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Baltimore County

Baltimore County will charge developers more fees for parks and open space

The Baltimore County Council on Tuesday approved new legislation that eliminates deductions from fees paid by developers set aside to build and maintain small parks and other open space.

County law requires developers to set aside 1,000 square feet of open space per dwelling unit when they build new homes. When that’s not possible, developers can pay “open-space waiver fees” instead. But the law also reduced fees if residential amenities, such as rooftop pools, are included.

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The legislation to eliminate fee deductions was sponsored by Republican Councilmen David Marks of Perry Hall, Wade Kach of Cockeysville and Todd Crandell of Dundalk, and Democratic Council Chairman Tom Quirk of Oella and Councilwoman Cathy Bevins of Middle River. Marks made a last-minute amendment to the bill to ensure the new law wouldn’t apply to housing projects in the works prior to the bill’s passage into law.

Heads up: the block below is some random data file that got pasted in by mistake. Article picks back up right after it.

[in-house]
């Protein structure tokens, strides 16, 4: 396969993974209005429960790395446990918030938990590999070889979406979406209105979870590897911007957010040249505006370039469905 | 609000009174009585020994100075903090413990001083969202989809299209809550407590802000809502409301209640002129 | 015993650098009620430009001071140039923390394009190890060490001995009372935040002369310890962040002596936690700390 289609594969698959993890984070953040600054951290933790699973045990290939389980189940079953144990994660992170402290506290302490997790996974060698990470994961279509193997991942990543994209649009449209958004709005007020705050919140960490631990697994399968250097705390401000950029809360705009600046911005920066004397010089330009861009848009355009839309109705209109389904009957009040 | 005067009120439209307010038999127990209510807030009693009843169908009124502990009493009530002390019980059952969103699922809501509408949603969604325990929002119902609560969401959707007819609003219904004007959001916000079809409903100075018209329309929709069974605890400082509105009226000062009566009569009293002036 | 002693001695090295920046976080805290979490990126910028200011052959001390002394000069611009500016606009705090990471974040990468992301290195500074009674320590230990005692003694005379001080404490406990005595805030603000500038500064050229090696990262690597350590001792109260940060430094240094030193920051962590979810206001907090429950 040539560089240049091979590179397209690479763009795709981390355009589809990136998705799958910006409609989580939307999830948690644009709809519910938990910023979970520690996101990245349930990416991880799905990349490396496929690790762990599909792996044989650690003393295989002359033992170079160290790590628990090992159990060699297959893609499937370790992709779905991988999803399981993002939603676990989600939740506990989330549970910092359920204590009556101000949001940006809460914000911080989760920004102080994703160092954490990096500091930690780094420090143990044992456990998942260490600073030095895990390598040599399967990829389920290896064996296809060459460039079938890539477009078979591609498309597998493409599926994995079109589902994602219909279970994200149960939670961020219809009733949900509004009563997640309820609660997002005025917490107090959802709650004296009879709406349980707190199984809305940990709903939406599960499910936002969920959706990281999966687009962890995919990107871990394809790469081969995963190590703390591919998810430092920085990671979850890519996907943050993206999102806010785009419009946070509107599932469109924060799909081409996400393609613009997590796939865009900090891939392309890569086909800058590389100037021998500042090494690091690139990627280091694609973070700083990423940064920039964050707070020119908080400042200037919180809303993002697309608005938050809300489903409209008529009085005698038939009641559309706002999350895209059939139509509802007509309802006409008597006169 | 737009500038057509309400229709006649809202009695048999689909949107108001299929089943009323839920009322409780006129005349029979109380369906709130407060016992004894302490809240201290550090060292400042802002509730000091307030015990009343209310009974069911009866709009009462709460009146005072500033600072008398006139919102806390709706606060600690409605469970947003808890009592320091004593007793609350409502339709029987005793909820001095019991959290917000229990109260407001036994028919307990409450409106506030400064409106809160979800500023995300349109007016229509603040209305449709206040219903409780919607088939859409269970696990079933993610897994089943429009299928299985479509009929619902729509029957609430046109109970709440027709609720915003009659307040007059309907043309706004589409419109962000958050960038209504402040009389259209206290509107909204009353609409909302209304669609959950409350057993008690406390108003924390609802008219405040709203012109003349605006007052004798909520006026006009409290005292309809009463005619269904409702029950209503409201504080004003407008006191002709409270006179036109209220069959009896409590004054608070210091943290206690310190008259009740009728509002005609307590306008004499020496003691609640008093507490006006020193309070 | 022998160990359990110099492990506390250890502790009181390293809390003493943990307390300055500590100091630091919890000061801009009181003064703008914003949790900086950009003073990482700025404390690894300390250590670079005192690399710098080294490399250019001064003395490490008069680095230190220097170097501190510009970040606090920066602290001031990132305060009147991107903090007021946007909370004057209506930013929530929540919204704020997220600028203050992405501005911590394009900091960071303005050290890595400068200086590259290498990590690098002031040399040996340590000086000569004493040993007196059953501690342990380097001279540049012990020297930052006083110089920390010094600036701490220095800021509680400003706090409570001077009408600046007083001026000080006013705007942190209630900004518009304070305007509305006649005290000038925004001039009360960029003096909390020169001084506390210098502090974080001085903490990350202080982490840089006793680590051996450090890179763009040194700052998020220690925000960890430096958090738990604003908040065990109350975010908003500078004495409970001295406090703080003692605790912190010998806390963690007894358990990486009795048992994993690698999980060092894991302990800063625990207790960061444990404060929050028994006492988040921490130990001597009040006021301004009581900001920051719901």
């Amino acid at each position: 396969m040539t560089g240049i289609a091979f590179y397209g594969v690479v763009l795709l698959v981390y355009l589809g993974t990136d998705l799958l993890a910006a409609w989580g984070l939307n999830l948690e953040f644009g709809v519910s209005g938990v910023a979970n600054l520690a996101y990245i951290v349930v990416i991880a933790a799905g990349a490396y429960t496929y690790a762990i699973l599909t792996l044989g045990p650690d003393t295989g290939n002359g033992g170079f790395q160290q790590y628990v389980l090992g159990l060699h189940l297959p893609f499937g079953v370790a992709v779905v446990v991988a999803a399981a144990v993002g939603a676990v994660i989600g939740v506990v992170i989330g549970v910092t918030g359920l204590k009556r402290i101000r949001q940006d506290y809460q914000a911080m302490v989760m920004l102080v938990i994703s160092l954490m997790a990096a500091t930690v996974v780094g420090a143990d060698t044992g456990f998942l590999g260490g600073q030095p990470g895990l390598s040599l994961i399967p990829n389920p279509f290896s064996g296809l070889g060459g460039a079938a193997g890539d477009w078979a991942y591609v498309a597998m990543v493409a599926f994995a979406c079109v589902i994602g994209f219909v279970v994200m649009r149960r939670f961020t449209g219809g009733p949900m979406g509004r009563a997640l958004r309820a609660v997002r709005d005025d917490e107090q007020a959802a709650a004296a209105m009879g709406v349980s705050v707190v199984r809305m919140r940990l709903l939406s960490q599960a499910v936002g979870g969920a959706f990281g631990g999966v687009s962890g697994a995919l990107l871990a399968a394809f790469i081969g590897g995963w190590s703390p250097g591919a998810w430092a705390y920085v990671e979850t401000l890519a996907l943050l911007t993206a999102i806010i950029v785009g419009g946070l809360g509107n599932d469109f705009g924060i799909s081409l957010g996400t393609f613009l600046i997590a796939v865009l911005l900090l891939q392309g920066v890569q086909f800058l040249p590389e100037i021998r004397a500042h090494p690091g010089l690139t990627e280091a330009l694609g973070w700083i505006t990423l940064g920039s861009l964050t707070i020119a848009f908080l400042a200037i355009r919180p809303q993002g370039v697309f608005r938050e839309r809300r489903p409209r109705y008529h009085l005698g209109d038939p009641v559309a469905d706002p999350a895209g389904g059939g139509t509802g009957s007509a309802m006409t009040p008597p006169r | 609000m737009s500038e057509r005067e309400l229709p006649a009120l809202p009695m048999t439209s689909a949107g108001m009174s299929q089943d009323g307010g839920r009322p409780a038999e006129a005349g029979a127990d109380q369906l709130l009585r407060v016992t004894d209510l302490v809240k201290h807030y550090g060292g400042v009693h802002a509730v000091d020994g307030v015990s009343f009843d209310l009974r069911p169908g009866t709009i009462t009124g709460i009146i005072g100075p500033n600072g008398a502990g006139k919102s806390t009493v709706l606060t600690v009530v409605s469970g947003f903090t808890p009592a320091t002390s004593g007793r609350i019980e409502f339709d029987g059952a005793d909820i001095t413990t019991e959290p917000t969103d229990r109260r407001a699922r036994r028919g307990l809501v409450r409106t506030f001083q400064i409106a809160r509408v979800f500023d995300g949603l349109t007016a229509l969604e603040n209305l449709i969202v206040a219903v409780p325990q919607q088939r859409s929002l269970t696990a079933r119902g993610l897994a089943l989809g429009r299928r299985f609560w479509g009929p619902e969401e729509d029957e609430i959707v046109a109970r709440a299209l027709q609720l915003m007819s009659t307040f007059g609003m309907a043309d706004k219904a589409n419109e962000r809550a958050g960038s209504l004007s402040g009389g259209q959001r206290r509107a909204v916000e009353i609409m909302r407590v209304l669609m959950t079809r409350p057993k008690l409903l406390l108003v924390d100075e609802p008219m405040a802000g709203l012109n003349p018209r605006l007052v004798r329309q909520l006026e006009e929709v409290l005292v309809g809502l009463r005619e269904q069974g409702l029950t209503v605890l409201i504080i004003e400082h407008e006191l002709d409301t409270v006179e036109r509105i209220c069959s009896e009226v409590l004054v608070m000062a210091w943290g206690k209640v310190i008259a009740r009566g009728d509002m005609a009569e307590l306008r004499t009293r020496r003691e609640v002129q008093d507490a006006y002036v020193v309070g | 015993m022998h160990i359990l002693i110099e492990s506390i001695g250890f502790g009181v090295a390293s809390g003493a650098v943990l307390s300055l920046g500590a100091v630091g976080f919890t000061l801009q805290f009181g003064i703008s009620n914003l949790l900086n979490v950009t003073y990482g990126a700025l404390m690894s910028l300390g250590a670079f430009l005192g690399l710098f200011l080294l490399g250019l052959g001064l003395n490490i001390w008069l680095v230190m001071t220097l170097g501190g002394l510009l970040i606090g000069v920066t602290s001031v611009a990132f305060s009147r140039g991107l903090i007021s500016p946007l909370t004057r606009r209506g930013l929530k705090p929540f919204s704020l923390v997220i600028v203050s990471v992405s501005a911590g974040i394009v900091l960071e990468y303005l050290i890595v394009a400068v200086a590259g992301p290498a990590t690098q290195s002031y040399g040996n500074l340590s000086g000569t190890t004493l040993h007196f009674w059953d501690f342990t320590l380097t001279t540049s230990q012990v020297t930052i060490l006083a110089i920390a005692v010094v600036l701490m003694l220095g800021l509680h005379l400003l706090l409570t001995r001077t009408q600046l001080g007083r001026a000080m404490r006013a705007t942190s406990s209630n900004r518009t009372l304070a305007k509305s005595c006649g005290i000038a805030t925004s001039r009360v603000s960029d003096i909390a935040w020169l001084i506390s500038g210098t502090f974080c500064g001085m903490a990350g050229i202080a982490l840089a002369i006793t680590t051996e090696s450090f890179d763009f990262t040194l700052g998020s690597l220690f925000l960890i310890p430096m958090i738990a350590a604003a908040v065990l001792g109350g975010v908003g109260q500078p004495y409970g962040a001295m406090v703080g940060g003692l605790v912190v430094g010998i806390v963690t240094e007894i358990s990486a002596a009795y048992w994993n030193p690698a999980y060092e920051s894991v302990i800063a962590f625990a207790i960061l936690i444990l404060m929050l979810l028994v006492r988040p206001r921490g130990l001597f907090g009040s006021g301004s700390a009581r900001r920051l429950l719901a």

Baltimore County lets developers count parking islands as open space. A new bill could change that.

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The amendment would exempt projects that had reached certain steps in the county’s approval process and any projects assigned to a developer before the bill’s passage. Quirk and Kach voted against the amendment after Kach expressed discomfort with the last-minute amendment.

The Maryland Building Industry Association says eliminating open space fee exemptions would increase project costs. Another group, NeighborSpace of Baltimore County, says eliminating the exemptions will secure more money for public parks and trails. The new law will take effect on Sept. 16.

Another law passed Tuesday will exempt the development of senior living housing from “impact fees.” Marks this year introduced legislation for the fees, which help cover the public costs of development. The new law passed Tuesday was introduced by Jones and Bevins, and it will also take effect Sept. 16.

The council also passed a resolution supporting the creation of a regional authority to handle the area’s water and sewer needs. The idea would require action by the state’s General Assembly, but the council is urging the county administration — along with city, state, and other officials — to investigate the idea. The council also passed a resolution to extend the lifespan for proposed bills and resolutions to give lawmakers and residents more time to review potential changes — and delay votes if necessary.


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